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manifesto-me

WE HAVE LOST OUR ...

S

MISSION 6


S T So

N

lI E

N

complemento

U

l

o

RY

Dorfles, Gillo (ed.2001) - AS OSCILAÇÕES DO GOSTO Arte de Hoje entre a Tecnologia e o Consumismo Segunda Parte - Capítulo XIV “Os Perigos da Mecanização”

“Nunca antes de hoje se dera o caso de o homem ser atacado durante as refeições, no comboio, entre a multidão, por uma maré musical e vi-

sual, quase sem ele dar por isso e frequentemente contra o seu desejo.O homem, como jamais no passado, é muitas vezes obrigado a suportar a arte (ou pseudo-arte)(...)

Po

Naturalmente tudo isto não significa negar a enorme importância informativa e até esteticamente informativa dos mass-media e em geral dos meios mecânicos de produção e reprodução, mas significa a necessidade de reparar na substancial diversidade intercorrente entre a obra autêntica e a obra transmitida ou reproduzida”.

L

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manifesto-me

REALITY BRANDING.

Heller, Steven e Véronique Vienne (ed.2003) - CITIZEN DESIGNER “Perspectives on Design Responsability”

Addressing Real Concerns and Real Needs

WE NEED TO FIND MEANING IN OUR WORK (OR AT LEAST TO FEEL AS THOUGH WE’RE DOING NO HARM). “When the design itself is

“Still, without claiming to

visually cool, conceptually

change

witty, or emotionally vivid,

raise the level of integrity

it can give pleasure,

in our piece of it— «think

ofcourse, which isn’t half

globally, act locally.» If

bad. Certainly beautiful or

bad

intriguing graphics are bet-

manipulative, seductive, in-

ter for the environment than

trusive, disproportionate,or

ugly, boring graphics, but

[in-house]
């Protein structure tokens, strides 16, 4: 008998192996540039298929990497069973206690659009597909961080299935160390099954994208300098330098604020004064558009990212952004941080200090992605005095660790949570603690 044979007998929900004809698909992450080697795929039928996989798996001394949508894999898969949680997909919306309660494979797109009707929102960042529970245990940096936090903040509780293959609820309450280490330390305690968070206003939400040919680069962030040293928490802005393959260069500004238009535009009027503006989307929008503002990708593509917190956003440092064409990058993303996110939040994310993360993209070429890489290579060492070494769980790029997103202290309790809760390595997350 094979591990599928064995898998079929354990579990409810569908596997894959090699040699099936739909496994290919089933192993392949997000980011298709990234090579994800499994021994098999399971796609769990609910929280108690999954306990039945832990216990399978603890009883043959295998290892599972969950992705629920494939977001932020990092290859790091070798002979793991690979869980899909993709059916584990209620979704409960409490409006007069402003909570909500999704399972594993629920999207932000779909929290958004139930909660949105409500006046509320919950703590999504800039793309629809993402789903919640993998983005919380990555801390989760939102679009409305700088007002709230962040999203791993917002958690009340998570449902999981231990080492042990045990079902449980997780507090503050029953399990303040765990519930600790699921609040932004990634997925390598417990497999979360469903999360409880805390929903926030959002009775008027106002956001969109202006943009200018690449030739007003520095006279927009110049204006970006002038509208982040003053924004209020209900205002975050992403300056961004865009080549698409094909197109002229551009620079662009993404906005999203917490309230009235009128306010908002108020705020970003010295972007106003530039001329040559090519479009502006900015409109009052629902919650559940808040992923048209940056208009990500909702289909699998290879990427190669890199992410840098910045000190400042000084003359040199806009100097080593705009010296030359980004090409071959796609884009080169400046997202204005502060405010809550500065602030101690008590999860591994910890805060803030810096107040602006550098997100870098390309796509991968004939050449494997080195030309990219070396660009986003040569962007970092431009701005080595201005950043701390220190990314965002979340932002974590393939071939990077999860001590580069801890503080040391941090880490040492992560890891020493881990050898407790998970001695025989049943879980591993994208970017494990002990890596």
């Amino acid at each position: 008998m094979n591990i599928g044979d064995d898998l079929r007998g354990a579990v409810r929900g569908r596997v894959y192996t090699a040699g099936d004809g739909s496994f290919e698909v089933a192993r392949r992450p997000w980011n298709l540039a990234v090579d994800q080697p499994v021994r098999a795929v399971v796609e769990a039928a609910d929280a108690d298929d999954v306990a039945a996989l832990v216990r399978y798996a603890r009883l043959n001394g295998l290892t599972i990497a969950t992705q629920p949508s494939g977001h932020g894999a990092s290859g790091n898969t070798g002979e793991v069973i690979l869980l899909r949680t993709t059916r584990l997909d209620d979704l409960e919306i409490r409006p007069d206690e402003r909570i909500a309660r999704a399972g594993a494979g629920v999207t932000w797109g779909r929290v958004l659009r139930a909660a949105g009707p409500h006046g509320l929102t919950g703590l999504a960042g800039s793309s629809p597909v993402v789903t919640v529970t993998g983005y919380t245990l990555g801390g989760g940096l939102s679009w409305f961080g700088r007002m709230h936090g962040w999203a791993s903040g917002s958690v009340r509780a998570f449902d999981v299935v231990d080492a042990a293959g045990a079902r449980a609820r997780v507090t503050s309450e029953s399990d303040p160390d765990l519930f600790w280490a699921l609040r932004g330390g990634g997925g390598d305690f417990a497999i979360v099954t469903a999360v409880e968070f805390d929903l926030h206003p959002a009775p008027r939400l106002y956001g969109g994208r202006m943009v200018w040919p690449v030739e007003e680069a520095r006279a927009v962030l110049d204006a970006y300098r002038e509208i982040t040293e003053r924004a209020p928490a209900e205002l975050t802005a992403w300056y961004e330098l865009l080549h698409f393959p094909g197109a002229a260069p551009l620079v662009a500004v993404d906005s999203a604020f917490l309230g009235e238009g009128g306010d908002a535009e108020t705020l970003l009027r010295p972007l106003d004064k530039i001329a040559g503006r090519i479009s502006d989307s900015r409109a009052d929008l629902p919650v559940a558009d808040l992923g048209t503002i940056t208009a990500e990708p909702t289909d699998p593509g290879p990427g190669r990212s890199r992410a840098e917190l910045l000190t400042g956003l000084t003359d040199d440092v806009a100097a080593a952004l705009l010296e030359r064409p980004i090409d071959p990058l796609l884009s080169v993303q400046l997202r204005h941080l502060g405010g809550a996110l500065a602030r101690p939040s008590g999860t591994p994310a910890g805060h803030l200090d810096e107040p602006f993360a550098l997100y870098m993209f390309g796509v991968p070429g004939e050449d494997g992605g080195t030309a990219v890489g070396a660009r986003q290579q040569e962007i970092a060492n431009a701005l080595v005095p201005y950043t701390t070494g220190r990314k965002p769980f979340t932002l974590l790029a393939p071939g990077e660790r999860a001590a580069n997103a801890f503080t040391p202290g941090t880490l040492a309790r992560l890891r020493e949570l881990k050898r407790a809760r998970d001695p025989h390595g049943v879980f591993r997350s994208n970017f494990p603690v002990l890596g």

just plain dishonest—is un-

still, in the context of so-

dermining the core values of

cial and cultural responsi-

our World, don’t engage in

bility, so what?

it. Here comes my great, do-

the

world,

communications

we

can

design—

As for influence within the

what-you-can-with-what-you-

brand

really

have manifesto. Let’s start

don’t want to hear this, I

a new movement in design,and

know), design is at the bot-

call it REALITY BRANDING.”

system

(you

tom of the capitalist food chain.

Audiences

neither

know or care who we are. And the people who hire us think that what we do is basically stupid, even though they have fun doing it with us.” «In reality branding, your client’s responsibility - this is really important is to make sure the organization delivers on its promises.»

8

NANCY BERNARD


complemento “In reality branding, your

“You have to commit yourself to seek the truth,

responsibility is to make

illuminate it with decent ethical standards, and

the

advocate it with quiet confidence. Here’s your

communication

200%

real. Don’t make it gener-

mantra:

ic—don’t by any means turn your client into a commod-

Reality branding is honest. It reflects the real

ity—just build your mes-

value of the goods. If the product is frivo-

sage on real value. Make

lous, don’t pretend that it’s serious; if the

it honest. Make it rele-

organizational culture is obsessed with technol-

vant. Avoid hyperbole.

ogy, don’t pretend it’s about people; if someone be

else’s stuff is pretty much the same as yours,

afraid to project a vivid

don’t pretend that it’s unique—find something

personality. And don’t be

else that no one else can claim.

Be

respectful.

Don’t

afraid to let design inform the other disciplines

Reality branding is relevant. It doesn’t decide

in the brand system.”

what it wants to sell, what it wants to do, and what it wants to say, then force people to swallow it. It finds out what is really needed and

“If

we

lie

down,

the

last-link

and

put

all

accept

position, our

energy

into the look and feel of the design object, we’re abrogating

our

gifts,

cheating

our

clients—and

cheating

the

public.

If

contribute

to

we

don’t

decisions gic

about

positioning,

stratepromo-

tional strategy, message, environment of use, product design, and distribution, all we’re doing is dressing

windows.

Strat-

egy, though it may or may not be more intrinsically valuable than design, does have the strongest material

effect

on

people.

It’s also the thing that clients understand,respect and listen to.”